However, saying that they should change the way they post minimum specs for software as being able to run everything is totally wrong. Any game you look at that you try and run with minimum hardware is going to be running at super low res with all the eye candy turned off. I have yet to see another piece of software that is different than this. Microsoft is simply following the currently accepted industry standard. But thankfully there are people who do know better and try and keep the special people from hurting themselves.

I am not a Microsoft fanboy either....I use it because I have no choice. But I do really get sick of people jumping all over the guy who happens to be the biggest at the time with lawsuits that are just exploiting the fact that there are computer illiterates out there.

RE: Self-Explanatory
By aftlizard01 on 4/9/2007 4:09:02 PM , Rating: 2
You would be correct on my point. Also to the other poster it started out as a gaming rig in about 1997 or so but wound up mostly as a word processor and for the internet after about 1999. I could have left 98 on there but I wanted to test out XP on it before my 1ghz t-bird system got it, just to see if it was worth upgrading to XP at the time.

RE: Self-Explanatory
By TimberJon on 4/9/2007 11:44:34 AM , Rating: 2
I had my old faithful 366 celeron OC'd to 520 or so with 640 pc-133 memory. whoohooo high tech stuff, 20GB HDD back in 1999 I think.. Sucker never BSOD'd on me. ever. Ran just about everything I threw at it. XP Pro and all updates and patches. Later upgraded the processor to a P3 866 or something. The rig is still running.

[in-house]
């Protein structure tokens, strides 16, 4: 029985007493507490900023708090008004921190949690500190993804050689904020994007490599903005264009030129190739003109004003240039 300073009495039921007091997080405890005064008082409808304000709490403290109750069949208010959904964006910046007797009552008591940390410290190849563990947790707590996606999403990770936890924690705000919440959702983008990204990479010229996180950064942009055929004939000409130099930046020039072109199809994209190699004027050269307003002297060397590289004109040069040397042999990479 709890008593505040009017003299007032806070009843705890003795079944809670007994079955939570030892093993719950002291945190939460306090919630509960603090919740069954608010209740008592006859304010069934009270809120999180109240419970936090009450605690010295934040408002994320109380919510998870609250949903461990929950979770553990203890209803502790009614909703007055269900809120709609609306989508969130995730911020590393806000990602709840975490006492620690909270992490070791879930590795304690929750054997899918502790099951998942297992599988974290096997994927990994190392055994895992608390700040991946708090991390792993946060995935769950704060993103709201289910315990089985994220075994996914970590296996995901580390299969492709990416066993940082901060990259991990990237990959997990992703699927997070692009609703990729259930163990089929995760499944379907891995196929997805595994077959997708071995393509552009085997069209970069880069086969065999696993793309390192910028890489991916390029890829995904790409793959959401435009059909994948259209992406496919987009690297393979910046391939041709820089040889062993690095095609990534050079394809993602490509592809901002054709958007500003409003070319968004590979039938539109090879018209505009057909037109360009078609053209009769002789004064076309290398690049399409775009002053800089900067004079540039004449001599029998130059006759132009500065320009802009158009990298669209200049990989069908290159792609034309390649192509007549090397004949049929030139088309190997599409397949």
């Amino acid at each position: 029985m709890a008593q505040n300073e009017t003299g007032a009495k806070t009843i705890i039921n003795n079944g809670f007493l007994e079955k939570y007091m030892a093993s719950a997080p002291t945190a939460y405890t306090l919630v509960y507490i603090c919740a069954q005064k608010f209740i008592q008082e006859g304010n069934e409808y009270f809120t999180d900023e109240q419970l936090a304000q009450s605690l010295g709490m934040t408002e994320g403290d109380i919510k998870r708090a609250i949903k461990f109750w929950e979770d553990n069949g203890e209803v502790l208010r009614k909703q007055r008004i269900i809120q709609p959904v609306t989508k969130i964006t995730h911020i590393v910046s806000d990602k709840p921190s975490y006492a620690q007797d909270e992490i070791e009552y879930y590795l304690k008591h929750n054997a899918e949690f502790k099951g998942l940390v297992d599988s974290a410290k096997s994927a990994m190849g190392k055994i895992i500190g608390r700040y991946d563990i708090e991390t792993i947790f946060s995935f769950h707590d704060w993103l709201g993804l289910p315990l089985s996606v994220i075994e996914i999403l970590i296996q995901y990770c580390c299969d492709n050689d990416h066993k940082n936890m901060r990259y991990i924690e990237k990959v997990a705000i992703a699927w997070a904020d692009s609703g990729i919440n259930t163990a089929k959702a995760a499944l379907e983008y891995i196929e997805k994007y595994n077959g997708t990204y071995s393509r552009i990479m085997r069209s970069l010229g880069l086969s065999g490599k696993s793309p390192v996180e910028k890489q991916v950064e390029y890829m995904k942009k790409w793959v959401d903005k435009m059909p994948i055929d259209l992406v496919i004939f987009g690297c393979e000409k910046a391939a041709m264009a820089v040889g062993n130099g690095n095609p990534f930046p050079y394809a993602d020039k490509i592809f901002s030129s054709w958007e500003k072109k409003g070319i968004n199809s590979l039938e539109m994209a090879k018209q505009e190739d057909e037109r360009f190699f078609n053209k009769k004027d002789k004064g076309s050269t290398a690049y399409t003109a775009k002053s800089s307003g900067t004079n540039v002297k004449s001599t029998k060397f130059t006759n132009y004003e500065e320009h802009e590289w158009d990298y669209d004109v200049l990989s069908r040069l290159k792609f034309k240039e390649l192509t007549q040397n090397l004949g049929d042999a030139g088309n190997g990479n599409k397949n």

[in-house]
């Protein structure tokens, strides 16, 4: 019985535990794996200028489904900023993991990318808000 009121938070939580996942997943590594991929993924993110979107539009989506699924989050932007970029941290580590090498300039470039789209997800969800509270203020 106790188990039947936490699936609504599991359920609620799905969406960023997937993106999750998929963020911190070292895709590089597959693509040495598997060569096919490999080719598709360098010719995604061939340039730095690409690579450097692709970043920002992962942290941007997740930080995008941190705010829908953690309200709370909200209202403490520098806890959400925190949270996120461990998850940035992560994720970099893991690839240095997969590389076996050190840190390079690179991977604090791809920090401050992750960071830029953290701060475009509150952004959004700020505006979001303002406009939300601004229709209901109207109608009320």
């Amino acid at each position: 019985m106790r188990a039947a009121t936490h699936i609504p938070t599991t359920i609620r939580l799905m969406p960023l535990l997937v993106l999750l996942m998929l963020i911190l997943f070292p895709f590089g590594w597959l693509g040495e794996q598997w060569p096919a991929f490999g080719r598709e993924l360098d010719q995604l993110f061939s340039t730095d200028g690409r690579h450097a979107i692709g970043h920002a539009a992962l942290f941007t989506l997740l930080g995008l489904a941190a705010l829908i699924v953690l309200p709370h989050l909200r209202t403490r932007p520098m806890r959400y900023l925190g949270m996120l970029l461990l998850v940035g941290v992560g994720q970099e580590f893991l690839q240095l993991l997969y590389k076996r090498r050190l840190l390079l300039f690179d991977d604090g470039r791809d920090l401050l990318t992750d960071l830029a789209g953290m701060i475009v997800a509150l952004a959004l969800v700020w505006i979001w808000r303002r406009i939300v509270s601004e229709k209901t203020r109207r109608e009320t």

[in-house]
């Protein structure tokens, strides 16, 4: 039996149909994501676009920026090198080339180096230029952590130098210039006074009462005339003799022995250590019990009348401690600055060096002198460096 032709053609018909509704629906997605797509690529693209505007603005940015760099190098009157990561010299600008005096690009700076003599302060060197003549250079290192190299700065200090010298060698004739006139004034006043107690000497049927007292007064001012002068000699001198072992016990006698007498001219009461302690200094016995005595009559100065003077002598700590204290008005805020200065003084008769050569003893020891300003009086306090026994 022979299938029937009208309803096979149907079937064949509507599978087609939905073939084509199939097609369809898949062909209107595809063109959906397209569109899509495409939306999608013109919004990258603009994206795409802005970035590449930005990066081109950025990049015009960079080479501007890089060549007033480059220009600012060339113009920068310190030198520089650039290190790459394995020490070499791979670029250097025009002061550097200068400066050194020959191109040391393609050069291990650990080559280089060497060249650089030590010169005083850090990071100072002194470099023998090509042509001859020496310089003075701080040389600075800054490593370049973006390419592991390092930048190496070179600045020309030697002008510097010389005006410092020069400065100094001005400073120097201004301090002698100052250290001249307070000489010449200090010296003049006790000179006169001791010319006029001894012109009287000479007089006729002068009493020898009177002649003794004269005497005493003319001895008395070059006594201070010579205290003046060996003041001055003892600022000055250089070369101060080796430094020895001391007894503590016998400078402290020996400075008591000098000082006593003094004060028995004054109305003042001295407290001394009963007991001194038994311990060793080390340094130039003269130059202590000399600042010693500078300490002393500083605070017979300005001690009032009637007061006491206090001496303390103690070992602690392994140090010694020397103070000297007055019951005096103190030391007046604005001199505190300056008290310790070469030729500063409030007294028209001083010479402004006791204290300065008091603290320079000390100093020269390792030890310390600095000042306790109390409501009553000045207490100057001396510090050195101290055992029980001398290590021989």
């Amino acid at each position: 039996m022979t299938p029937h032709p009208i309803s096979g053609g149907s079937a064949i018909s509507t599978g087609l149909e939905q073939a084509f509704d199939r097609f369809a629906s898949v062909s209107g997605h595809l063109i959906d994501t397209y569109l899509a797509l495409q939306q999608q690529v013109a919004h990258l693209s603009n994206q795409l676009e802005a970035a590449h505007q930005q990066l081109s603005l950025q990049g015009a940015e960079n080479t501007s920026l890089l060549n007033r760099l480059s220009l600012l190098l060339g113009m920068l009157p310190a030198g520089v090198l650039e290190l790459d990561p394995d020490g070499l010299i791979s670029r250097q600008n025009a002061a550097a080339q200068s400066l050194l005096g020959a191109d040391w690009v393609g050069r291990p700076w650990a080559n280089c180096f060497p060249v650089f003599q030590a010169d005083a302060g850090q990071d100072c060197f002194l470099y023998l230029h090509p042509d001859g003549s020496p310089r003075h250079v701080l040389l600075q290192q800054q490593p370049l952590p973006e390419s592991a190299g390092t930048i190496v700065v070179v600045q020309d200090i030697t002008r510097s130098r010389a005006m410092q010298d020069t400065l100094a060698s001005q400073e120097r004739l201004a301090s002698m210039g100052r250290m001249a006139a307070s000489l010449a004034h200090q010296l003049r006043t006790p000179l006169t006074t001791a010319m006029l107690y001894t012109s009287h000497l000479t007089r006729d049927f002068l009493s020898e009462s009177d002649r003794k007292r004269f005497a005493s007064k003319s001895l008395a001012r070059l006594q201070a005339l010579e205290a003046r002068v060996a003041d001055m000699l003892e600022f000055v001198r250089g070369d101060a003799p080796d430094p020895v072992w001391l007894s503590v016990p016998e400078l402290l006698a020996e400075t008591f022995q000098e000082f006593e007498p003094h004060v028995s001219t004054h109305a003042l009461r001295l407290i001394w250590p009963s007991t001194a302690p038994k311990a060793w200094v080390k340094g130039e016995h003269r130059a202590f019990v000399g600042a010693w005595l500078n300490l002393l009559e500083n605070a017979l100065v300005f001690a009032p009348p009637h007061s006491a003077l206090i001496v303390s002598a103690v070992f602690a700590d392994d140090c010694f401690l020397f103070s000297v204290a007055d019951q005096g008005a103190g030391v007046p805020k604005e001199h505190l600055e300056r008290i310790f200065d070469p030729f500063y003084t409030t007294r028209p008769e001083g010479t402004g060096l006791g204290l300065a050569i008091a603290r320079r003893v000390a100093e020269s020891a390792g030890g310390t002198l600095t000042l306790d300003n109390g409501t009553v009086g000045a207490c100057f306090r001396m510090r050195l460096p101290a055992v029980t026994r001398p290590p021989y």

RE: Self-Explanatory
By retrospooty on 4/9/2007 11:40:23 AM , Rating: 2
"You make the world Idiot proof and the world will make better Idiots."

I love that one... a new classic.

RE: Self-Explanatory
By BMFPitt on 4/9/2007 11:52:36 AM , Rating: 2
A classic classic. That's been around since at least the mid 90's.

RE: Self-Explanatory
By walk2k on 4/9/2007 3:30:48 PM , Rating: 2
Wha? Maybe 1890s...

RE: Self-Explanatory
By Anonymous Freak on 4/9/2007 2:31:40 PM , Rating: 2
I ran XP on a Pentium MMX 266 MHz (not Pentium 2, not Pentium 3, not Pentium M. Pentium MMX,) with 64 MB of RAM, and a 4 GB hard drive just fine for years.

I wouldn't *DARE* run Vista on anything with less than 1 GB of RAM. It is completely, totally unusable with 512 MB of RAM. I was running Vista on my Pentium Extreme Edition 965 (at 4.0 GHz, dual core with hyperthreading,) with 1 GB RAM. It ran just fine. When one DIMM failed, I pulled it out thinking 512 MB is "minimum", I should be fine until I can pick up another. It wasn't. It was completely unusable. I thought maybe the existing DIMM was bad, so I swapped it with a pair of 256 MB DIMMs from another PC (same total memory, but now I was using two known-good DIMMs, and had dual-channel re-enabled.) Still unusably slow. Put it back to 1 GB of RAM, went right back to reasonably fast.